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The Search for Life on Mars by Elizabeth Howell

The Search for Life on Mars by Elizabeth Howell

Author:Elizabeth Howell
Language: eng
Format: epub
ISBN: 9781950691661
Publisher: Arcade
Published: 2020-06-03T16:00:00+00:00


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One of the dominant processes during the early evolution on Mars was volcanism. With the Red Planet volcanically active in the ancient past, its surface would have been sprayed not just with lava but with a pervasive, acidic fog. Volcanoes would have belched out clouds of gas that tended to become acidic, thanks to the action of unfiltered ultraviolet radiation upon them. When these poisonous clouds descended to the surface, they would leach any carbonates away. Another important question is how long the water was actually active on the surface. How long did it have a chance to interact with the rocks?

“What you are faced with is an acidic or oxidizing environment by virtue of the volcanic gases that came out, which then get oxidized by the weird photochemistry of the Martian atmosphere,” says David Des Marais, a biochemist at NASA Ames. “This would tend to destroy any carbonates.”

Biologists like Des Marais are trying to assess the chemical effect that water has had on the surface. How have the rocks been chemically altered? In this process, not all water behaves uniformly. Its temperature, ice content, sulfate content, and other chemical properties such as acidity are important factors to consider. A deeper understanding of the water chemistry thus commends itself. “After all, life is a chemical phenomenon,” Des Marais explains. “A lot of what we talk about in terms of habitability of an environment deals with the chemical aspect.”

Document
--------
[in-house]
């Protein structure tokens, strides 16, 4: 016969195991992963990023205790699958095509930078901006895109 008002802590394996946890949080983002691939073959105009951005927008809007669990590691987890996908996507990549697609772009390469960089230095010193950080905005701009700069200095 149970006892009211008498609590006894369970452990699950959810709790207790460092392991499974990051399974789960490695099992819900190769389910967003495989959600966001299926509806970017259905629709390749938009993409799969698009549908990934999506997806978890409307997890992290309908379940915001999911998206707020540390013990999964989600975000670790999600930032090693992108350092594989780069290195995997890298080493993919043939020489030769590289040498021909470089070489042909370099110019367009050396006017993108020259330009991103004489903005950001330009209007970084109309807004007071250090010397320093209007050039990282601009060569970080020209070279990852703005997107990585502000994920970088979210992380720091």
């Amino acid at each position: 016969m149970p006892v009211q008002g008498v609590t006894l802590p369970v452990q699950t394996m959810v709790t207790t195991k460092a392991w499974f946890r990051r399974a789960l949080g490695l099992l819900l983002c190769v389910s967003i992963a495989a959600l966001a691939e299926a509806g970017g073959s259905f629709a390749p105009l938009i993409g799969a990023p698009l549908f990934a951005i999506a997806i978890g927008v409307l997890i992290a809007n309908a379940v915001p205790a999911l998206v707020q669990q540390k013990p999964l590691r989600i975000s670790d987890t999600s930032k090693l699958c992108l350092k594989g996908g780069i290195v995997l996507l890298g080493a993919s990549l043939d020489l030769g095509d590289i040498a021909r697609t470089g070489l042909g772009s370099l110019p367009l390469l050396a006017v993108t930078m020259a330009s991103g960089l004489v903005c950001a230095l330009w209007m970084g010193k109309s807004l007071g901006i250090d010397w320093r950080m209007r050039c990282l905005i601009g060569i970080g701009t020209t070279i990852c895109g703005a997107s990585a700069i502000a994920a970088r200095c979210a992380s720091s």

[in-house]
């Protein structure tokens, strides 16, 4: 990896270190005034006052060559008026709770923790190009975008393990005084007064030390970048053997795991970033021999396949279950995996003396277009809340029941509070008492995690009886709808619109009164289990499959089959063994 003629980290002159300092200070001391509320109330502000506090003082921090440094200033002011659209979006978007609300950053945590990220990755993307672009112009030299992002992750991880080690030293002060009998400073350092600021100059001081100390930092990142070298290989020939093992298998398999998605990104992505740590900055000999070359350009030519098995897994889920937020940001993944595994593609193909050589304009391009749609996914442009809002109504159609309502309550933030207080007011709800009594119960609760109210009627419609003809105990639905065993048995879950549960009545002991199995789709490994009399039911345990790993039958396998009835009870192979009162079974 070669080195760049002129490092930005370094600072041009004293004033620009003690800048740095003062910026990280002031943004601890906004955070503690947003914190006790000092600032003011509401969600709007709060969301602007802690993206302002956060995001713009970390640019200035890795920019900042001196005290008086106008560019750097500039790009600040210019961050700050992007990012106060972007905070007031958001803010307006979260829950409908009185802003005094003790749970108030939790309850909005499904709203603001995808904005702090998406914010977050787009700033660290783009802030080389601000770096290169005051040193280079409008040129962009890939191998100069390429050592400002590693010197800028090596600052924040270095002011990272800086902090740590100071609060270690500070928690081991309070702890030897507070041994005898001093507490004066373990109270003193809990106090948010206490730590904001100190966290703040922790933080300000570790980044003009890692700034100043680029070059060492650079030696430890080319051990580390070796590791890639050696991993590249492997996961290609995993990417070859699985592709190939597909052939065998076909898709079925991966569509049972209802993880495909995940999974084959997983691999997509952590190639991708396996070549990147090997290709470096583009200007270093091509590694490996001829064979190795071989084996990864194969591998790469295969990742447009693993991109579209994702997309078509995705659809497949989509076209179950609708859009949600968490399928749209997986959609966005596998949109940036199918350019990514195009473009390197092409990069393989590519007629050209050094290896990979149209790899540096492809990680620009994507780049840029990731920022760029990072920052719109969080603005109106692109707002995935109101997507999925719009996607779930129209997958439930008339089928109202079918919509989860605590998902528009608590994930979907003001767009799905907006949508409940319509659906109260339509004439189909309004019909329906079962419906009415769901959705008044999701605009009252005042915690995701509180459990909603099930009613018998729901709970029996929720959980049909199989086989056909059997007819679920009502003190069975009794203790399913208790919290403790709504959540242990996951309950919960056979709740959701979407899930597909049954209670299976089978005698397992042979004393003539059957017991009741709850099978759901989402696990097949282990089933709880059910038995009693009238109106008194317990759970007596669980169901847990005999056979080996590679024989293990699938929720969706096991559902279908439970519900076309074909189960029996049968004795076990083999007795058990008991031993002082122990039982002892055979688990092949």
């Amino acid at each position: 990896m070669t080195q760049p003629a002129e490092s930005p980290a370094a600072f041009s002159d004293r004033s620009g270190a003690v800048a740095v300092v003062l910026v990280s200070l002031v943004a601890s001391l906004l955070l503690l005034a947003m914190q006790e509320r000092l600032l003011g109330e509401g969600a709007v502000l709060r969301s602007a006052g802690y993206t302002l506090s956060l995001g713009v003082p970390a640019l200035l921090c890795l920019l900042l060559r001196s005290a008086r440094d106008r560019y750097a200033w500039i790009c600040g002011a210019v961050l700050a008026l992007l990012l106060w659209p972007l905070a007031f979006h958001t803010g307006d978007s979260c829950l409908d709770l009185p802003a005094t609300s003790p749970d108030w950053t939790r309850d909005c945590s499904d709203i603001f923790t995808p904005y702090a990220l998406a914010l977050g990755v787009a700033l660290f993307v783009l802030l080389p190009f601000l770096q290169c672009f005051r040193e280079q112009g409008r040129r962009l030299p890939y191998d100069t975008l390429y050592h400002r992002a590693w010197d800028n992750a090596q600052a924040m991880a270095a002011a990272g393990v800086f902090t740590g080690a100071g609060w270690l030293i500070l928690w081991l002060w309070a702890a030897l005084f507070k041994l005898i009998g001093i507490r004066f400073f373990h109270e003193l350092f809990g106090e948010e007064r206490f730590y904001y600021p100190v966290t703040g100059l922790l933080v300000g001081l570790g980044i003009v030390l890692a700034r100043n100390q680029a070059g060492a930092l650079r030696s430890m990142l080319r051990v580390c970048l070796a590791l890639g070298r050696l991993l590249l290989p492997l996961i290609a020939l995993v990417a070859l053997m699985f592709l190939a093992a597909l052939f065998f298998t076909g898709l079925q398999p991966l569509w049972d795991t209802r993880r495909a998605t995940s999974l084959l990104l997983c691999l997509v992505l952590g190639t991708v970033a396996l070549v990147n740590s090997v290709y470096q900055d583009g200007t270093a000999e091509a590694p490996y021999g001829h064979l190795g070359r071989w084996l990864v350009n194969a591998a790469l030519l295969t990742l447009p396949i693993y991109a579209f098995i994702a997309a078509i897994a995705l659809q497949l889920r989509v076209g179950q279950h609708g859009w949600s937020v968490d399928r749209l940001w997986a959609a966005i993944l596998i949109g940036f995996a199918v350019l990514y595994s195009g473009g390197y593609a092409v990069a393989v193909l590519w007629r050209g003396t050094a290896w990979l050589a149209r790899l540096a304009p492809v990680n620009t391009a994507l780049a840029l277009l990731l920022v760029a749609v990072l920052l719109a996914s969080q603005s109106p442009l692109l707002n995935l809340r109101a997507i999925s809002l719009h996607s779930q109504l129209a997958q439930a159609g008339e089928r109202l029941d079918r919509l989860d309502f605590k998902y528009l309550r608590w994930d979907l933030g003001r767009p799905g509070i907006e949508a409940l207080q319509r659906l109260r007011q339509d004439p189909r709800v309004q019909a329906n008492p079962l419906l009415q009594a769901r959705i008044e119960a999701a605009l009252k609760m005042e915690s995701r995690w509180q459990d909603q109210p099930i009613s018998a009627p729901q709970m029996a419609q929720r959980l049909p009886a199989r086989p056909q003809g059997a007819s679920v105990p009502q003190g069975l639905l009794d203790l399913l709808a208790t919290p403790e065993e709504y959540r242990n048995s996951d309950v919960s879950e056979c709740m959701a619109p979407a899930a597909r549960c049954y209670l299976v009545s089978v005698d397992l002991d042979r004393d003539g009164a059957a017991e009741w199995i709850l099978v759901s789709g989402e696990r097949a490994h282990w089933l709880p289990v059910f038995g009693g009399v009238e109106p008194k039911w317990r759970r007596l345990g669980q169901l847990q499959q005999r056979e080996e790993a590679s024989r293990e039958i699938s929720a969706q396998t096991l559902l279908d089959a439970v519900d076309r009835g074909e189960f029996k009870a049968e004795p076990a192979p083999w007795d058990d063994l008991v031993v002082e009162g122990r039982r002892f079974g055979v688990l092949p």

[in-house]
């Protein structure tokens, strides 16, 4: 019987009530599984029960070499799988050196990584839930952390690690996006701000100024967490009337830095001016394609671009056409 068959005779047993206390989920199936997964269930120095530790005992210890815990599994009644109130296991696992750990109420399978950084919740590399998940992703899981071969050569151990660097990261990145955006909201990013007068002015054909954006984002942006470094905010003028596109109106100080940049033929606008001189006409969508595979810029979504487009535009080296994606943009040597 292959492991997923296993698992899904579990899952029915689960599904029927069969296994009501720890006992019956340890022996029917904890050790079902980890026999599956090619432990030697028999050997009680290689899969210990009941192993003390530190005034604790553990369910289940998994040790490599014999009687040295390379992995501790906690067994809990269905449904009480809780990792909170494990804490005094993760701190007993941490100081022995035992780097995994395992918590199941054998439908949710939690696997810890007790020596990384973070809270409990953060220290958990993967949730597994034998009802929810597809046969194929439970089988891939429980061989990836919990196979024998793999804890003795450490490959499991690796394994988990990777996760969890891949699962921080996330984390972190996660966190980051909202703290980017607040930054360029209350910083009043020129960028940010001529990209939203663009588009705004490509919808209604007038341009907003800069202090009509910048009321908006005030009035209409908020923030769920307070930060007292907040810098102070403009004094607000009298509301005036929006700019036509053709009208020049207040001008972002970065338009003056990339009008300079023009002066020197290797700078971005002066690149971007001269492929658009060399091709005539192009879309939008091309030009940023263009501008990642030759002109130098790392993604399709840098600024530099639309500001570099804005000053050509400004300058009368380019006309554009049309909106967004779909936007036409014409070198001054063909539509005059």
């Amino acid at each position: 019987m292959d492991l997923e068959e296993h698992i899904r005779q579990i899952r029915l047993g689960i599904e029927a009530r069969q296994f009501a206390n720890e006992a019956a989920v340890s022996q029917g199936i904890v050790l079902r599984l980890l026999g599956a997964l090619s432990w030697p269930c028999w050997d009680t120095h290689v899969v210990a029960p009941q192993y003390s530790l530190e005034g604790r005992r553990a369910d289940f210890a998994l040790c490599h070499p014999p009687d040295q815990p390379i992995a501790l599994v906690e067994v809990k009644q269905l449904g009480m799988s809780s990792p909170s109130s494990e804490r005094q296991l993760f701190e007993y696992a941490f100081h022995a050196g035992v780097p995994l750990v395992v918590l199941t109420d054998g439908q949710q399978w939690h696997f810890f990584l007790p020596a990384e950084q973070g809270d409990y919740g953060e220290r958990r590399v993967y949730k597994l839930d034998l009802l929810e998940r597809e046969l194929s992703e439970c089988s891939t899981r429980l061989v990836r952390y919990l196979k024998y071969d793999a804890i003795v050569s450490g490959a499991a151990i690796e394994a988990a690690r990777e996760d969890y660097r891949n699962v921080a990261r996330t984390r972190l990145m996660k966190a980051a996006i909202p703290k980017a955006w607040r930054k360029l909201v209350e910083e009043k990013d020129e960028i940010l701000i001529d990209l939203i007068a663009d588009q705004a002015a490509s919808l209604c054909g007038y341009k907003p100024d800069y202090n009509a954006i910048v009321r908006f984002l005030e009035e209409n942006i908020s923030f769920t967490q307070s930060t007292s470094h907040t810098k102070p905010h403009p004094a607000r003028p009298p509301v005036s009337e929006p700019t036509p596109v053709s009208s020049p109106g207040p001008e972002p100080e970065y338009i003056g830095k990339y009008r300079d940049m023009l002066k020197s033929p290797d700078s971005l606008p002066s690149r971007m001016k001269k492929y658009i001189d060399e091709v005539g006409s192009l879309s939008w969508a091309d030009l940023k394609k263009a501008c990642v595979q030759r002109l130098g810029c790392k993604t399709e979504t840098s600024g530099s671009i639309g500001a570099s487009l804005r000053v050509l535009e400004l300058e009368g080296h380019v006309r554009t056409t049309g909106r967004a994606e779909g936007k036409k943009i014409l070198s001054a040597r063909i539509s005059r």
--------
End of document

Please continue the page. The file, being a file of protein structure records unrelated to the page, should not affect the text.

Carbonates themselves are weakly acidic. That means they, too, would tend to get caught up in the curious chemical cocktail that was the early Martian environment. Perhaps it is no wonder, then, that orbital spectrometers have yet to see them. These instruments don’t penetrate very deeply into the surface—a few microns of dust on the surface can block spectral readings completely. The tiniest layers of dust will cover everything. “The acidic fog would have been easily attainable and zap any of the carbonates right at the surface,” says Des Marais. “The volcanic environment would have made life miserable for any corresponding carbonates at the surface.”

Besides carbonates, the Spirit rover discovered soils and rocks rich in silicon oxides, most likely produced by hydrothermal activity. Such rocks require an interaction between the water and the crust of the nascent planet. Water plus volcanic crustal material produces the kind of rocks observed at various landing sites across Mars. “That makes it more consistent with what a habitable planet would get up to,” David Des Marais notes.



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